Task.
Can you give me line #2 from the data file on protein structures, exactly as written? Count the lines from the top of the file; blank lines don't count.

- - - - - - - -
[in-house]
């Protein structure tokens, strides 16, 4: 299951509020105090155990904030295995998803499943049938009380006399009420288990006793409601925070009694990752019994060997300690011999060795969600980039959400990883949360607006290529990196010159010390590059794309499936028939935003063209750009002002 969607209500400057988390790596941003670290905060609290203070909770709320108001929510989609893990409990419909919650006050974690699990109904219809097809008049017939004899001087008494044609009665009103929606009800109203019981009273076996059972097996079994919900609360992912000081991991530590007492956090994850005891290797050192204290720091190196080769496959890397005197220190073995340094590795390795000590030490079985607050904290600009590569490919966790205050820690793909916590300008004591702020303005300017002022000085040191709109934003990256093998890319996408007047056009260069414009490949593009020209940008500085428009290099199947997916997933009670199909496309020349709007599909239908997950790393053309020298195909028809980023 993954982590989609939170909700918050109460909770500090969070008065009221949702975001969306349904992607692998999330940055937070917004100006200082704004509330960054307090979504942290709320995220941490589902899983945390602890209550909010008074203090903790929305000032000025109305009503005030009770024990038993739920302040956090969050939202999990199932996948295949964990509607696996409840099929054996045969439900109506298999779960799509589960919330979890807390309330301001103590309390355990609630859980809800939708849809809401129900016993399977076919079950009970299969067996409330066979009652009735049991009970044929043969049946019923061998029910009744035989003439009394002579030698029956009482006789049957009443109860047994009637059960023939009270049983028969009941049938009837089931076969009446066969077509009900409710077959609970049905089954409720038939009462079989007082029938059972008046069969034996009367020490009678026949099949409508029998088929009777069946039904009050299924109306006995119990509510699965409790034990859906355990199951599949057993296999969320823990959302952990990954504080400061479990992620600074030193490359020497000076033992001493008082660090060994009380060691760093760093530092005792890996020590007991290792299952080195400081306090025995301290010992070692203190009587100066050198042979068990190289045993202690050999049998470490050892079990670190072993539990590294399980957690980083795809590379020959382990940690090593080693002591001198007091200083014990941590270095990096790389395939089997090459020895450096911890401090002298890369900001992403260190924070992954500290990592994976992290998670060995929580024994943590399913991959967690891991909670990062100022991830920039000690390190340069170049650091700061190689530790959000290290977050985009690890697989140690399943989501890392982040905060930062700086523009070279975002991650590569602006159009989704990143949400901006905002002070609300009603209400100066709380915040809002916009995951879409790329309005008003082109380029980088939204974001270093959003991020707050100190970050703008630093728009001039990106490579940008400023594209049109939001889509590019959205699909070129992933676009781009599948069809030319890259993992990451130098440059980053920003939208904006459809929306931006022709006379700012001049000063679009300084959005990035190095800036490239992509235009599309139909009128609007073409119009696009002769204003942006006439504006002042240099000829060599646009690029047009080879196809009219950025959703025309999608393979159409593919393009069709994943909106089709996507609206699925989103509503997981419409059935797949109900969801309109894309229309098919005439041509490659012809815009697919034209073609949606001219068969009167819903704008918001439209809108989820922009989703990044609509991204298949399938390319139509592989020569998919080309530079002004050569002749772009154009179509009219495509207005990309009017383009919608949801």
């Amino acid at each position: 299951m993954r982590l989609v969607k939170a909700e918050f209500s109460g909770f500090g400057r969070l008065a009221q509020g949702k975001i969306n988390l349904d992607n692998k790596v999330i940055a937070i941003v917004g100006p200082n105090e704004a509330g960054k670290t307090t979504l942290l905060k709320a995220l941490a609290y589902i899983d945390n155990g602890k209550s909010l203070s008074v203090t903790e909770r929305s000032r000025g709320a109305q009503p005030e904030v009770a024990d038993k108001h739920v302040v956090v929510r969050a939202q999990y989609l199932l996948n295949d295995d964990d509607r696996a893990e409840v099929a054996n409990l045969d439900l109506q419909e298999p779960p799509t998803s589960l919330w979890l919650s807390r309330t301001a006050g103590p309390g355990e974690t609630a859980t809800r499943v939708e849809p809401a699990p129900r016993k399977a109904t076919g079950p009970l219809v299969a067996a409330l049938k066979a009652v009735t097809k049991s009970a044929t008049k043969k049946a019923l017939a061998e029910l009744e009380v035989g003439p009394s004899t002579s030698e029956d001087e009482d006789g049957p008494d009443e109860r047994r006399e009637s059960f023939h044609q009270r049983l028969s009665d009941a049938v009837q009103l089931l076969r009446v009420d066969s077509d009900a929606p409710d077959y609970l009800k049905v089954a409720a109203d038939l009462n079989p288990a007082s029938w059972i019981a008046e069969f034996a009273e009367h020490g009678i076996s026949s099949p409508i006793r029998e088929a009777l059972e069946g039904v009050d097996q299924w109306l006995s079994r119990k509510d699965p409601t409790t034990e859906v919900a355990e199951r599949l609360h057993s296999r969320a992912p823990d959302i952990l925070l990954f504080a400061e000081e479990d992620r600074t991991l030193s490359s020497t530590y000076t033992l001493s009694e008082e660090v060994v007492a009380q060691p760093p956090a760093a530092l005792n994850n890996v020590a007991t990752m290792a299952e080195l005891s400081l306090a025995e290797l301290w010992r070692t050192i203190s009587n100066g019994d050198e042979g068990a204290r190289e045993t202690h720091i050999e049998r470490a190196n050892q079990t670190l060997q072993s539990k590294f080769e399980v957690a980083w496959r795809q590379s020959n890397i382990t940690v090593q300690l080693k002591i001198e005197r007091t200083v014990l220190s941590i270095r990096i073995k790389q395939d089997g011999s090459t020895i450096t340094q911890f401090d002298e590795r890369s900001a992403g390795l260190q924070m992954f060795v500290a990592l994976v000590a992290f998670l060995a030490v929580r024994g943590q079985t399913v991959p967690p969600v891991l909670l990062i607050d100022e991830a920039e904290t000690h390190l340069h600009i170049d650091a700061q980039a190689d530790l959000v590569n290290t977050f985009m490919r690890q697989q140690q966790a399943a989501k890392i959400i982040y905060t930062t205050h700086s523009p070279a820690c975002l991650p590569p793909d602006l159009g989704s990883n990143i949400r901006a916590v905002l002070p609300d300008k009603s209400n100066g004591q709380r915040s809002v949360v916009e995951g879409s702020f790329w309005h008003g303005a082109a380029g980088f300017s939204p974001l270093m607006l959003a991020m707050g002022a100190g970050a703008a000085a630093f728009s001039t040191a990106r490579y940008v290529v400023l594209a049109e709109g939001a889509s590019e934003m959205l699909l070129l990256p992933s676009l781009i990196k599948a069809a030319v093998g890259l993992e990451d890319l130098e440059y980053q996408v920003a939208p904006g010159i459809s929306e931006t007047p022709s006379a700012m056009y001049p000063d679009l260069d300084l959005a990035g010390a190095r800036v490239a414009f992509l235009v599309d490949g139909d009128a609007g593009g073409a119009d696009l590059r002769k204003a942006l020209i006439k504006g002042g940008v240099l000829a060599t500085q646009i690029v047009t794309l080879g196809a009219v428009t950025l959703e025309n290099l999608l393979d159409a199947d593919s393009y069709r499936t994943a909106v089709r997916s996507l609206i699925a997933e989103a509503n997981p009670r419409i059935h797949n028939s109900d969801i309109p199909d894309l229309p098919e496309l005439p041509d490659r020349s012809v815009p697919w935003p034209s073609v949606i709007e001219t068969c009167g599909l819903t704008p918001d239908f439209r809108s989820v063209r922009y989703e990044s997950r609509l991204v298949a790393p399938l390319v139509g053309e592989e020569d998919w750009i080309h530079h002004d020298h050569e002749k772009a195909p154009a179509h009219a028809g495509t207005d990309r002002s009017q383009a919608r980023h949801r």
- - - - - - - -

């Protein structure tokens, strides 16, 4: 299951509020105090155990904030295995998803499943049938009380006399009420288990006793409601925070009694990752019994060997300690011999060795969600980039959400990883949360607006290529990196010159010390590059794309499936028939935003063209750009002002 969607209500400057988390790596941003670290905060609290203070909770709320108001929510989609893990409990419909919650006050974690699990109904219809097809008049017939004899001087008494044609009665009103929606009800109203019981009273076996059972097996079994919900609360992912000081991991530590007492956090994850005891290797050192204290720091190196080769496959890397005197220190073995340094590795390795000590030490079985607050904290600009590569490919966790205050820690793909916590300008004591702020303005300017002022000085040191709109934003990256093998890319996408007047056009260069414009490949593009020209940008500085428009290099199947997916997933009670199909496309020349709007599909239908997950790393053309020298195909028809980023 993954982590989609939170909700918050109460909770500090969070008065009221949702975001969306349904992607692998999330940055937070917004100006200082704004509330960054307090979504942290709320995220941490589902899983945390602890209550909010008074203090903790929305000032000025109305009503005030009770024990038993739920302040956090969050939202999990199932996948295949964990509607696996409840099929054996045969439900109506298999779960799509589960919330979890807390309330301001103590309390355990609630859980809800939708849809809401129900016993399977076919079950009970299969067996409330066979009652009735049991009970044929043969049946019923061998029910009744035989003439009394002579030698029956009482006789049957009443109860047994009637059960023939009270049983028969009941049938009837089931076969009446066969077509009900409710077959609970049905089954409720038939009462079989007082029938059972008046069969034996009367020490009678026949099949409508029998088929009777069946039904009050299924109306006995119990509510699965409790034990859906355990199951599949057993296999969320823990959302952990990954504080400061479990992620600074030193490359020497000076033992001493008082660090060994009380060691760093760093530092005792890996020590007991290792299952080195400081306090025995301290010992070692203190009587100066050198042979068990190289045993202690050999049998470490050892079990670190072993539990590294399980957690980083795809590379020959382990940690090593080693002591001198007091200083014990941590270095990096790389395939089997090459020895450096911890401090002298890369900001992403260190924070992954500290990592994976992290998670060995929580024994943590399913991959967690891991909670990062100022991830920039000690390190340069170049650091700061190689530790959000290290977050985009690890697989140690399943989501890392982040905060930062700086523009070279975002991650590569602006159009989704990143949400901006905002002070609300009603209400100066709380915040809002916009995951879409790329309005008003082109380029980088939204974001270093959003991020707050100190970050703008630093728009001039990106490579940008400023594209049109939001889509590019959205699909070129992933676009781009599948069809030319890259993992990451130098440059980053920003939208904006459809929306931006022709006379700012001049000063679009300084959005990035190095800036490239992509235009599309139909009128609007073409119009696009002769204003942006006439504006002042240099000829060599646009690029047009080879196809009219950025959703025309999608393979159409593919393009069709994943909106089709996507609206699925989103509503997981419409059935797949109900969801309109894309229309098919005439041509490659012809815009697919034209073609949606001219068969009167819903704008918001439209809108989820922009989703990044609509991204298949399938390319139509592989020569998919080309530079002004050569002749772009154009179509009219495509207005990309009017383009919608949801």